The Crash Of Mohawk Airlines Flight 40

Today marks 55 years since the crash of Mohawk Airlines flight 40 on June 23rd, 1967. The disaster involved a US domestic service bound for Washington DC. However, the flight never made it to the US capital, as an inflight mechanical failure ultimately caused it to crash in Pennsylvania. Let’s see how the crash unfolded.

The flight and aircraft in question

Mohawk Airlines was a US-based regional carrier with its headquarters in New York State. Flight 40 was a scheduled domestic service operated by the airline that originated at Syracuse Hancock International Airport (SYR), a facility that sees both civil and military movements. The flight was set to serve two destinations, of which the first of these was the service’s intermediate stopover.

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Thus was scheduled to take place at Elmira Corning Regional Airport (ELM). Much like Syracuse, this facility is also located in the US federal state of New York. Following this, flight 40’s final destination was Washington National Airport (DCA). Syracuse retains a connection with Washington DC today, with American and United both plying the route, albeit without the stop in Elmira.

According to the Aviation Safety Network, Mohawk Airlines flight 40 was operated by a rear-engined BAC 1-11 twinjet registered as N1116J on June 23rd, 1967. Data from ATDB.aero shows that this aircraft was less than a year old at the time , having been delivered in August 1966. It had 30 passengers and four crew onboard.

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Pennsylvania tragedy

The first leg of the flight passed without incident, and it made its scheduled stopover in Elmira as planned. It eventually departed this airport, which is situated almost 300 meters (1,000 feet) above sea level, at 14:39 local time. Five minutes later, at 2:44 PM, air traffic control cleared the flight to climb to 16,000 feet.

However, within 10 minutes of this permission being issued, disaster struck. Multiple eyewitnesses are said to have observed parts of the aircraft’s tail falling away, with the aircraft also catching fire at around this time. These factors prompted a loss of control, which ultimately caused the aircraft to fall to the ground.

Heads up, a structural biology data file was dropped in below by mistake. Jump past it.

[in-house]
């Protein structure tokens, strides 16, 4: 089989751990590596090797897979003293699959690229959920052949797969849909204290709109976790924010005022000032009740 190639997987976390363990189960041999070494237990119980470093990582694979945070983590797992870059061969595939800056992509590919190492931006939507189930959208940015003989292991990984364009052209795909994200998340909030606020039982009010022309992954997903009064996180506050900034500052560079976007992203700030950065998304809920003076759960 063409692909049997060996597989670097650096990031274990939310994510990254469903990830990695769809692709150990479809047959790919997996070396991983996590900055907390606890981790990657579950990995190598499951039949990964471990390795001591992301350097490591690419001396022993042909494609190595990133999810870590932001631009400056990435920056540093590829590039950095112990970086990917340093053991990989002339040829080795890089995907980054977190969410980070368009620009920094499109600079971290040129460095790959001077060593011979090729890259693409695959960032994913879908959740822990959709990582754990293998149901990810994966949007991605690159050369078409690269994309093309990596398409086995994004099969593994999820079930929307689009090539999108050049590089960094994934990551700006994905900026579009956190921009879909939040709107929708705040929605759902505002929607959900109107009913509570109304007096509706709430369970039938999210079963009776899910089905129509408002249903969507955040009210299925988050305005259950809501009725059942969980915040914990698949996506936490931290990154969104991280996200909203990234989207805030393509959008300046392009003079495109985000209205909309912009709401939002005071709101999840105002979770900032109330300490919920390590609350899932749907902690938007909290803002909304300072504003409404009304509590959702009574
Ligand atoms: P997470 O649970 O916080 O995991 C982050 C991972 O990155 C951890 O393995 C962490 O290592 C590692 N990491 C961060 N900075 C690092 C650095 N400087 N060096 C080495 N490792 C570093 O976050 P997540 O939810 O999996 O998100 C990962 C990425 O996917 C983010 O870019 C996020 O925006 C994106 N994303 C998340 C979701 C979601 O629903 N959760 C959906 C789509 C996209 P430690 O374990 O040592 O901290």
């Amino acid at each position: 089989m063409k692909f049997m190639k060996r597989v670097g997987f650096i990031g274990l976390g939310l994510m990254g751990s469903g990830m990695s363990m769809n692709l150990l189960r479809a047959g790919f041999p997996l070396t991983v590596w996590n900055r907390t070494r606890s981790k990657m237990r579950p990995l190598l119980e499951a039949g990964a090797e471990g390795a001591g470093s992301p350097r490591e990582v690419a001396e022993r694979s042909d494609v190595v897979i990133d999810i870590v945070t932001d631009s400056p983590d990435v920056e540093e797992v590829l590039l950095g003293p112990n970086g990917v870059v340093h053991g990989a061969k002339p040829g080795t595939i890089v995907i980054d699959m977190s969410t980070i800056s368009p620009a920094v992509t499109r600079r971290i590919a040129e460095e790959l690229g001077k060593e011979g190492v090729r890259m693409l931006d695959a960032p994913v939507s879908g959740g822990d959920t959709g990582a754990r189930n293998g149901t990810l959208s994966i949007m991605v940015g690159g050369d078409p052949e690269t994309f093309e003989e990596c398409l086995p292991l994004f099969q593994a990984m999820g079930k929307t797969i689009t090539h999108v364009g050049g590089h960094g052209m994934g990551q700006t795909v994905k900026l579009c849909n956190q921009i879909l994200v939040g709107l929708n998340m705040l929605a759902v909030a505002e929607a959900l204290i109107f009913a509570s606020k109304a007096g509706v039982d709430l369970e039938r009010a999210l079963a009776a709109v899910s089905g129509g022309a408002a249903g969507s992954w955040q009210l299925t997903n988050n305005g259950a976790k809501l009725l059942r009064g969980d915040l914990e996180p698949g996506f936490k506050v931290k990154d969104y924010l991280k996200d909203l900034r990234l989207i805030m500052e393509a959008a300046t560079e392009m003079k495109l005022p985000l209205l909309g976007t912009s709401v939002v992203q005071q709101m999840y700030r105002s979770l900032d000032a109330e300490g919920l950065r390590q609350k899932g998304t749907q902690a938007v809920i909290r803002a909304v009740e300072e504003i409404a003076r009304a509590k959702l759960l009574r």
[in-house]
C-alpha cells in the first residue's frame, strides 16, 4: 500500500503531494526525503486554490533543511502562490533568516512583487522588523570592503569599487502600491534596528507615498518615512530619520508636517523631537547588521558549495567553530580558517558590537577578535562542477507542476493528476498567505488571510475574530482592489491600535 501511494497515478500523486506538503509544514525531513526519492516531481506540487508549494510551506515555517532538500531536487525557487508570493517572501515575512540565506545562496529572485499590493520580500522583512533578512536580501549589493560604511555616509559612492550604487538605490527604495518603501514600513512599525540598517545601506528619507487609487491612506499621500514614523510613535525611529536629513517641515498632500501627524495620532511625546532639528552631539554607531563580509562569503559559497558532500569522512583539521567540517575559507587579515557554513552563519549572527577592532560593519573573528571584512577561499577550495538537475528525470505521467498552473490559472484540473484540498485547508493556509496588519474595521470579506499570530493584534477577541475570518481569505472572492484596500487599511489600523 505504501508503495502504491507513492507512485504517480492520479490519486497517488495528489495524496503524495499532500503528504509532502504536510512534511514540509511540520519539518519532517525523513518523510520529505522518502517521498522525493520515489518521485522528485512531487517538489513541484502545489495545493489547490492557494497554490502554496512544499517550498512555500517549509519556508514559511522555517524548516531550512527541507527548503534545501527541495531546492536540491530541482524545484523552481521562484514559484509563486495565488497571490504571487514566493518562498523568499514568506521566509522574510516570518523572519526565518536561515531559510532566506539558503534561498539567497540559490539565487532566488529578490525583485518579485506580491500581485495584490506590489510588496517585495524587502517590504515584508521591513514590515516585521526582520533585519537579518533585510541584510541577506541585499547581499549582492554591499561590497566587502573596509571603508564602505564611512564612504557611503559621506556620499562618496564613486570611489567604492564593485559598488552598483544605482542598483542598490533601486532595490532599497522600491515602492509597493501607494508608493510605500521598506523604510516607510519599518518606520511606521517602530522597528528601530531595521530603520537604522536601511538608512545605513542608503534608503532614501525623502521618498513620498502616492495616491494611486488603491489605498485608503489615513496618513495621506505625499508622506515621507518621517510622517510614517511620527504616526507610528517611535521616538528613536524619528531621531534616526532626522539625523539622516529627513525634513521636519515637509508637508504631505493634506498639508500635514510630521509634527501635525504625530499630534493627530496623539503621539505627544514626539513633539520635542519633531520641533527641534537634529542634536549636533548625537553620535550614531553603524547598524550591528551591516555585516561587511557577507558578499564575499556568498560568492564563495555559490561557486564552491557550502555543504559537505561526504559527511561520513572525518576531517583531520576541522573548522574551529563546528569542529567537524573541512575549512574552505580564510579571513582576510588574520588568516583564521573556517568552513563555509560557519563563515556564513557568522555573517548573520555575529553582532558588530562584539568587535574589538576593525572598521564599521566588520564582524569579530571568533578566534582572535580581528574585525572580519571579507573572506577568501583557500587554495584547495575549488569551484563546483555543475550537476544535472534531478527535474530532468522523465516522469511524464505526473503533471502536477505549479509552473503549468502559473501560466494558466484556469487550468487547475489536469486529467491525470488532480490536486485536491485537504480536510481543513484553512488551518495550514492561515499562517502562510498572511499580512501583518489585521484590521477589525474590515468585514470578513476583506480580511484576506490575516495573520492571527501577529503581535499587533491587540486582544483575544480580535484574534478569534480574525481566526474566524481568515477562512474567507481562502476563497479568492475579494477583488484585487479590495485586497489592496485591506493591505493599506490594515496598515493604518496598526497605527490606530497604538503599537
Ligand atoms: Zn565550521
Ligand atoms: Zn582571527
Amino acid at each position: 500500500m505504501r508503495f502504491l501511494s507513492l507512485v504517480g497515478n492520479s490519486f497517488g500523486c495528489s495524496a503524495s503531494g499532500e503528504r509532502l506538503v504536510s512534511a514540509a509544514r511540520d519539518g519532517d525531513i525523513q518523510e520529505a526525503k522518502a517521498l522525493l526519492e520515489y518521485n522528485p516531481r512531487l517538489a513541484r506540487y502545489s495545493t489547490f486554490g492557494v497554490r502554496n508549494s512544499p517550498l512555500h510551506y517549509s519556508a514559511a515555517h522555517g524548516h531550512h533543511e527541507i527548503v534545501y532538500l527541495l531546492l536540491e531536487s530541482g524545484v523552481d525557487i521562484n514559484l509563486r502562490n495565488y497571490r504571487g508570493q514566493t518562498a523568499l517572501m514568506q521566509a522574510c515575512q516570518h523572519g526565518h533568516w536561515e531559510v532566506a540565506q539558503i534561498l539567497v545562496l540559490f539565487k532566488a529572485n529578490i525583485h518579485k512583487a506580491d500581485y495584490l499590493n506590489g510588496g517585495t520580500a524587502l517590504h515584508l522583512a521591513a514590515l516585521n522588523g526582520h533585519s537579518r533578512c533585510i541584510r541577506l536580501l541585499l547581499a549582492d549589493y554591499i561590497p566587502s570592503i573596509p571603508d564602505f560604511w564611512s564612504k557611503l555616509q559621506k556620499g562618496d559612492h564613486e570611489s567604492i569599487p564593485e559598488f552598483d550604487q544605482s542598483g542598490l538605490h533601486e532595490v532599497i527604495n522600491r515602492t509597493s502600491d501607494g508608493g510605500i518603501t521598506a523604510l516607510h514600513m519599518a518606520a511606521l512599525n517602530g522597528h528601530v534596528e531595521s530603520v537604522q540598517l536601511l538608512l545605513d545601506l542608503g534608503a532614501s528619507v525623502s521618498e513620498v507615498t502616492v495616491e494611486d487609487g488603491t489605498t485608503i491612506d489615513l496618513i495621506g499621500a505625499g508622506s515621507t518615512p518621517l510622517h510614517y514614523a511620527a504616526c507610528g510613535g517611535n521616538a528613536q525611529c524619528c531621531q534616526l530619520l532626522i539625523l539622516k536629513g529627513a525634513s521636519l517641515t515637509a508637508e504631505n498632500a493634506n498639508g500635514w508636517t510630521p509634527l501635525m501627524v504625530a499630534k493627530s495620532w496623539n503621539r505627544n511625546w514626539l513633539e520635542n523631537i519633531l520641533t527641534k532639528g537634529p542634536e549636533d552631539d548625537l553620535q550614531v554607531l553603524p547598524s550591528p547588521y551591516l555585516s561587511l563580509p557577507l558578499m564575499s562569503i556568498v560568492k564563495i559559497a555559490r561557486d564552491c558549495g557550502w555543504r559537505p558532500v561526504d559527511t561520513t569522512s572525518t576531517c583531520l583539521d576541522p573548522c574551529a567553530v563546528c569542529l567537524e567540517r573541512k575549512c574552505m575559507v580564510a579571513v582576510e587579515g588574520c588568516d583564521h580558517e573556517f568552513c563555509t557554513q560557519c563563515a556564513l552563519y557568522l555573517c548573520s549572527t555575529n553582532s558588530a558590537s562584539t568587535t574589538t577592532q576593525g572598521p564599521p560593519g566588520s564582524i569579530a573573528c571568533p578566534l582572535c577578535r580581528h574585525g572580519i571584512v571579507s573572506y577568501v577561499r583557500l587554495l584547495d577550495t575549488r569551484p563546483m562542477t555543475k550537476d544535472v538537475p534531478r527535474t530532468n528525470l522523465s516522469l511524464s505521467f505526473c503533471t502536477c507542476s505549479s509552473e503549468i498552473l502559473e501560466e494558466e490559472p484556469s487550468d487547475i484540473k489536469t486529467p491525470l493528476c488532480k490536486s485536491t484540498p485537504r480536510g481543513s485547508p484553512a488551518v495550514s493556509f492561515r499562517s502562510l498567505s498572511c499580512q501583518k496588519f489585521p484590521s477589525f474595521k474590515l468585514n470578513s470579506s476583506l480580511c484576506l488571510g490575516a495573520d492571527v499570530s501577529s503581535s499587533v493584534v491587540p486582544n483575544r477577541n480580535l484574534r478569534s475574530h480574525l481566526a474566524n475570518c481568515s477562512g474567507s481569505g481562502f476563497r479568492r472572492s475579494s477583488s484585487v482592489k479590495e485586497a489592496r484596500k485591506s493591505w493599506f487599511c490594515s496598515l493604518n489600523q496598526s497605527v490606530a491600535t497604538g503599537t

The flight came down in a wooded area near Blossburg, Pennsylvania. The remote nature of the crash site meant that there were no injuries to anyone on the ground, but, sadly, all 34 people onboard were killed in the accident. It was only 50 years after the tragedy, in June 2017, that a memorial to the victims was erected.

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What did the investigation find?

According to the New York Times, Mohawk Airlines’ demanded an FBI investigation into the crash, due to the possibility of it having been caused by sabotage. However, research by the Civil Aeronautics Board (the forerunner to today’s NTSB) determined that this was not the case, with their findings pointing elsewhere.

Specifically, the CAB noted that an APU valve failure had caused a fire at the rear of the aircraft, due to engine bleed air flowing (and subsequently exiting the system) in the wrong direction. This damaged both the aircraft’s tail and hydraulic lines, with this deadly combination causing the loss of control that resulted in the crash.

What do you make of this accident? Do you remember it happening at the time? Let us know your thoughts and recollections in the comments.

Sources: Aviation Safety Network, New York Times

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